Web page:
What does the "healthy" claim on food pacakges really mean—and should you trust it?

By Sally Kuzemchak
December 14, 2015
Credit: Tina Larsson/Shutterstock

Which is healthier: fat-free chocolate pudding or a handful of nuts? Depends who you ask.

Earlier this year, the FDA asked KIND to remove the word "healthy" from the label of some of their snack bars. The issue? The FDA has a legal definition for the "healthy" claim on food labels: The food has to have a respectable amount of nutrients, contain 480mg of sodium or less, and be low in total fat and saturated fat. Though that chocolate pudding could make the grade, some KIND bars don't—because ingredients like nuts and coconut in them contain too much total fat or saturated fat to meet the definition.

So last week, KIND (with the support from some heavy hitters in the field of nutrition) filed a citizen petition with the FDA asking them to update their requirements for the "healthy" claim to make allowances for whole foods that are naturally rich in fat but also rich in nutrients, like nuts, avocado, and salmon.

After all, let's face it: The notion that fat-free or low-fat foods are automatically superior is as dated as a pair of pegged acid-washed jeans. (Unless those are back in style again.) The point is, we've learned a lot since the 1980s—for one, that eating a bunch of fat-free and low-fat foods doesn't make us healthier or slimmer, especially when those foods are fat-free cookies. We've also learned that the natural fats in foods like nuts and olives are actually good for us, by helping to reduce bad cholesterol levels and lower the risk for heart disease. The bottom line is that the quality of the foods we choose is more important than the number of fat grams we consume.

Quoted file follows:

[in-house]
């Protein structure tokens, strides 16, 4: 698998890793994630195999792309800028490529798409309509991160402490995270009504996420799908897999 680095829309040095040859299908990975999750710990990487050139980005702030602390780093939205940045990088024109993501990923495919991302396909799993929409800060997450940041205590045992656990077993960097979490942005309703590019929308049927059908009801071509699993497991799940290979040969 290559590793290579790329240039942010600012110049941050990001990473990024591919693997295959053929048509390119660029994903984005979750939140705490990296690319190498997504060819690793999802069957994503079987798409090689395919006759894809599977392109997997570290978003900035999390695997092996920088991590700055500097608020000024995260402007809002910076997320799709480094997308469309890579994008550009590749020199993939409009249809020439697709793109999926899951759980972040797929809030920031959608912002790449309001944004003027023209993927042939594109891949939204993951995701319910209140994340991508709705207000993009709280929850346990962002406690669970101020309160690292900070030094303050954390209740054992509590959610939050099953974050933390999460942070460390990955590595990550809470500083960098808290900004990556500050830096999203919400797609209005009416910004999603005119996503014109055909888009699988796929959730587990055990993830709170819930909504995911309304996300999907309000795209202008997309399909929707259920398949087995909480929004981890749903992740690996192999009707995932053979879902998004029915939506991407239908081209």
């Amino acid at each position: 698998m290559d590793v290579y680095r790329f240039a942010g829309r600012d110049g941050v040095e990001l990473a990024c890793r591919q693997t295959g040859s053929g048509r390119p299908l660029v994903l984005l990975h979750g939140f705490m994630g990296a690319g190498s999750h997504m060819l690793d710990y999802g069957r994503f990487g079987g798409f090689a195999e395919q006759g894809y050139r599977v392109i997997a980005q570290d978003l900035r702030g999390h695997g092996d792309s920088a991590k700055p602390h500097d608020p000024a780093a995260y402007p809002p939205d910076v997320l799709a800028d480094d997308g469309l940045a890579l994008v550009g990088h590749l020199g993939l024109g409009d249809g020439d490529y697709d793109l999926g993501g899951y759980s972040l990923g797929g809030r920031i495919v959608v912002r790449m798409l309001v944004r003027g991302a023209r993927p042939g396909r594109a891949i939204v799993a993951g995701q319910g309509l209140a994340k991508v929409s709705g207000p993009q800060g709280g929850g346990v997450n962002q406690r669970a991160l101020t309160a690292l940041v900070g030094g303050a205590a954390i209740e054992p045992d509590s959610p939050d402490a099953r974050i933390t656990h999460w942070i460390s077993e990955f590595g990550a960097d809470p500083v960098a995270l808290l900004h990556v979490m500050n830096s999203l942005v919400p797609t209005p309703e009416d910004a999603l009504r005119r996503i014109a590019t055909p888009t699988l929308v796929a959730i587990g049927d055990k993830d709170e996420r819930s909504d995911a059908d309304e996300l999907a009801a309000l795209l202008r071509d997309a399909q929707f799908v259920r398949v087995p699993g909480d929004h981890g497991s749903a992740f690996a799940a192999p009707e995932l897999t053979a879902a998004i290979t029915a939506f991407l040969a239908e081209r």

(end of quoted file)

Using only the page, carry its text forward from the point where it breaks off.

The FDA may have its own definition of "healthy" eating, but I have mine. To me, "healthy" eating isn't about looking at numbers for sodium, fat, or vitamin C on a nutrition label. As a dietitian, I still check out the digits on packaged foods (I especially like to know how much fiber and sugar a food contains). But at the end of the day, I think it's more important to focus on eating largely unprocessed or minimally processed foods (even if they're naturally rich in fat) and to choose fewer things with long ingredient lists that contain added sugars, preservatives, and artificial stuff—even if those foods are fortified with vitamins and minerals, like fortified sugary cereals or sports drinks. And even if those foods have the word "healthy" splashed on their package.

What does "healthy" food mean to YOU?

Sally Kuzemchak, MS, RD, is a registered dietitian, educator, and mom of two who blogs at Real Mom Nutrition. You can follow her on Facebook, Twitter, Pinterest, and Instagram. She collaborated with Cooking Light on Dinnertime Survival Guide, a cookbook for busy families. In her spare time, she loads and unloads the dishwasher. Then loads it again.


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